The University of East Anglia’s Medical Research Council’s Cognitive Function and Ageing Studies (CFAS) have released the results of the first systematic study of the effect of some common medications used to treat a variety of conditions, but which all share an anti-cholinergic effect and are often taken by elderly people:
The groups with the greatest impact include: anti-depressants such as Amitriptyline, Imipramine and Clomipramine; tranquilisers such as Chlorpromazine and Trifluoperazine; bladder medication such as Oxybutynin; and antihistamines such as Chlorphenamine. Other drugs with an anticholinergic effect include: Atenolol, Furosemide and Nifedipine for heart problems; painkillers such as Codeine and Dextropropoxyphene; the asthma treatment Beclometasone; the epilepsy treatment Carbamazepine; and Timolol eyedrops which are used for glaucoma.
The study produced a number of interesting key findings:
- Twenty per cent of participants taking drugs with a total ACB of four or more had died by the end of the two-year study, compared with only seven per cent of those taking no anticholinergic drugs – the first time a link between anticholinergics and mortality has been shown.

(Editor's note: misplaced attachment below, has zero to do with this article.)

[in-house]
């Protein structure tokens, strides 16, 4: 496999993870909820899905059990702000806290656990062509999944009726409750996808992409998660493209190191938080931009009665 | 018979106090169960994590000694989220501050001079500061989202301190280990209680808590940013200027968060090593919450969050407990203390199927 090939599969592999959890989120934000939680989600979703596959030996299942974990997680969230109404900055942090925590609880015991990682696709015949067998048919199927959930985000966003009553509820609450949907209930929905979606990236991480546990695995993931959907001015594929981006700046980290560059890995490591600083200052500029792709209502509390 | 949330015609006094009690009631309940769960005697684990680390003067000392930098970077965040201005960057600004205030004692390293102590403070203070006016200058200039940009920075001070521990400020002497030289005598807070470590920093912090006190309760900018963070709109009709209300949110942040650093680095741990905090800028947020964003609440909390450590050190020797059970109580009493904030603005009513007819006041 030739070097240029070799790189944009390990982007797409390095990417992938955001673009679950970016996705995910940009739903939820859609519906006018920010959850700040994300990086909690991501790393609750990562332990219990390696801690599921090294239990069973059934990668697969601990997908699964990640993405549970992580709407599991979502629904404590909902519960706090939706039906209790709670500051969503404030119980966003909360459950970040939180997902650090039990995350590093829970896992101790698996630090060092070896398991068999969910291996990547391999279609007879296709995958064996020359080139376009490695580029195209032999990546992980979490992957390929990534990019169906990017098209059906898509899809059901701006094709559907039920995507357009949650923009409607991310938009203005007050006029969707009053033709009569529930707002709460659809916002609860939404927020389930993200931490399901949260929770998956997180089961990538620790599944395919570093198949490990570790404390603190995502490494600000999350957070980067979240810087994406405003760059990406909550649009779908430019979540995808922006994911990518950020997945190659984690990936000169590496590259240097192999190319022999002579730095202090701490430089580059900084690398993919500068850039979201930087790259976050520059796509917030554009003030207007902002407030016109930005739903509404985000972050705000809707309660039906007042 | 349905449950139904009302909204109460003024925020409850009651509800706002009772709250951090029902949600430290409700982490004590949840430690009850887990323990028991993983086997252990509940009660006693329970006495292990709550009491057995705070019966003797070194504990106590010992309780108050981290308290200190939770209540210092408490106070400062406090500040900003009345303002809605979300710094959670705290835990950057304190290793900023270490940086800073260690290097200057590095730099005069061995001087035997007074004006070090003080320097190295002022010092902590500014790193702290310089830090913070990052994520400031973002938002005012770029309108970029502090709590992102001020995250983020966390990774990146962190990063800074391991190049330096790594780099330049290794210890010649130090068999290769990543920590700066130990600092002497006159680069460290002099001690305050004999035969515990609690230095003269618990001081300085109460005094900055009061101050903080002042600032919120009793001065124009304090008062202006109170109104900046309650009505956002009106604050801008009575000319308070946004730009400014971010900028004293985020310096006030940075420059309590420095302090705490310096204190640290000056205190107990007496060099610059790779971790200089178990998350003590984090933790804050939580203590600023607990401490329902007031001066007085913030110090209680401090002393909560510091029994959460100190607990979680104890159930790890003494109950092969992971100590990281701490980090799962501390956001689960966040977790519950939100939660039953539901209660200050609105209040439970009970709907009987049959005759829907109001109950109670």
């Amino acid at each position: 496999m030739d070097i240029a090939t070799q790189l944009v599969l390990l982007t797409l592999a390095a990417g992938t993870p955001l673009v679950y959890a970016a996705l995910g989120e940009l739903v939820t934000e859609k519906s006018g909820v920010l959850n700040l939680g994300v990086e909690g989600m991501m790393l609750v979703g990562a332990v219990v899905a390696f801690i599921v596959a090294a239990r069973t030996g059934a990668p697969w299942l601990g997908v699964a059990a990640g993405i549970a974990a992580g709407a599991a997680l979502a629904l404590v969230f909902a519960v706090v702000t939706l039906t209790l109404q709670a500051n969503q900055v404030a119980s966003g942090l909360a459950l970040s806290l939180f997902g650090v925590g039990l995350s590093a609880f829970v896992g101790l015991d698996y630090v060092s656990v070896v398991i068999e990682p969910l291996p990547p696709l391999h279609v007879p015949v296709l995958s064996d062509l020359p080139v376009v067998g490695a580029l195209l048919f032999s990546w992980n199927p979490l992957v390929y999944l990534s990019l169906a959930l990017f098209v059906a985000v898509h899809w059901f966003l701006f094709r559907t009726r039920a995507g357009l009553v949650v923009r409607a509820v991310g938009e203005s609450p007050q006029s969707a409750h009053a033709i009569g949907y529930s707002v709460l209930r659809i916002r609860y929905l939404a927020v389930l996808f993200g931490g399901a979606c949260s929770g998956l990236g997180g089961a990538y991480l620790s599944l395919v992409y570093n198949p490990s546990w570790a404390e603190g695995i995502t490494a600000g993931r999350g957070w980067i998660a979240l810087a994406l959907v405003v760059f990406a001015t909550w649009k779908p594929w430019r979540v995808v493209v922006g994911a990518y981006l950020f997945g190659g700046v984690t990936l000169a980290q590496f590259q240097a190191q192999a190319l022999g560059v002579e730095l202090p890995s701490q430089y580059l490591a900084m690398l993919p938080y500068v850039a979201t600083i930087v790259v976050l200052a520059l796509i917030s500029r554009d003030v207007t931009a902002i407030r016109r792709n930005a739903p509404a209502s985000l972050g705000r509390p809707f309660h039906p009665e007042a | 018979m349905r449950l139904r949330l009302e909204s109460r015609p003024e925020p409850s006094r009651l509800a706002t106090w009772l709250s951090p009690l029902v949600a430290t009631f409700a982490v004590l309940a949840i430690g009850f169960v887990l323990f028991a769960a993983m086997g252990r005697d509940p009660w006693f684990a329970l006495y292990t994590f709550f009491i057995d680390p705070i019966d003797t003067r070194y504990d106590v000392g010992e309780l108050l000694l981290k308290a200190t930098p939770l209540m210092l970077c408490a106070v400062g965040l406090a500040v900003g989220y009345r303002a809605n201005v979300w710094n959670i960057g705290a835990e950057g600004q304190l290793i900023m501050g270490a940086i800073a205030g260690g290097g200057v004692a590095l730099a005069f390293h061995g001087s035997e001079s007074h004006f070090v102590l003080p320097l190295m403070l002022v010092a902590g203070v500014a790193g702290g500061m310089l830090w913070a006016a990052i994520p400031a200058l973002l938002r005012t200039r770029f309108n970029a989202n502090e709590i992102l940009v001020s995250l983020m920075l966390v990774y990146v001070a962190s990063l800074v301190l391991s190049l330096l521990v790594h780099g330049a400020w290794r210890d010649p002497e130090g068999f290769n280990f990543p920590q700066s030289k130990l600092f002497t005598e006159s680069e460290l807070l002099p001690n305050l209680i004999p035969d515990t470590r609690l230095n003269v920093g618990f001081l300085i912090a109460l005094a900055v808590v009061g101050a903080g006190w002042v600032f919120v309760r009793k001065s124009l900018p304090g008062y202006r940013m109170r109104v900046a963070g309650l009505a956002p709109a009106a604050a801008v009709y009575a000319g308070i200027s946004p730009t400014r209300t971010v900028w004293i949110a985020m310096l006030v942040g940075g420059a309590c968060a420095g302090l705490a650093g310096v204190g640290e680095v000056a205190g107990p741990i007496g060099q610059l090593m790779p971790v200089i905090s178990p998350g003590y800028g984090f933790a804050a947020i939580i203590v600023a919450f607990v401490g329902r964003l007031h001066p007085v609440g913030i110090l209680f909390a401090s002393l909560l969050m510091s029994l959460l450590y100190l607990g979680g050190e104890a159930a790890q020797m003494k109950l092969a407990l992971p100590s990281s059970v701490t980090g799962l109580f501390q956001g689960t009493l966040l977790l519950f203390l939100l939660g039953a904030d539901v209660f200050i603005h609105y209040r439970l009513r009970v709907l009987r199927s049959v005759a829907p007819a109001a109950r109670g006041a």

- For every additional ACB point scored, the odds of dying increased by 26 per cent.
- Participants taking drugs with a combined ACB of five or more scored more than four per cent lower in a cognitive function test than those taking no anticholinergic medications – confirming evidence from previous smaller studies of a link between anticholinergics and cognitive impairment.
- The increased risks from anticholinergic drugs were shown to be cumulative, based on the number of anticholinergic drugs taken and the strength of each drug’s anticholinergic effect.
- Those who were older, of lower social class, and with a greater number of health conditions tended to take the most anticholinergic drugs.
For more information on this study, visit the University of East Anglia’s site.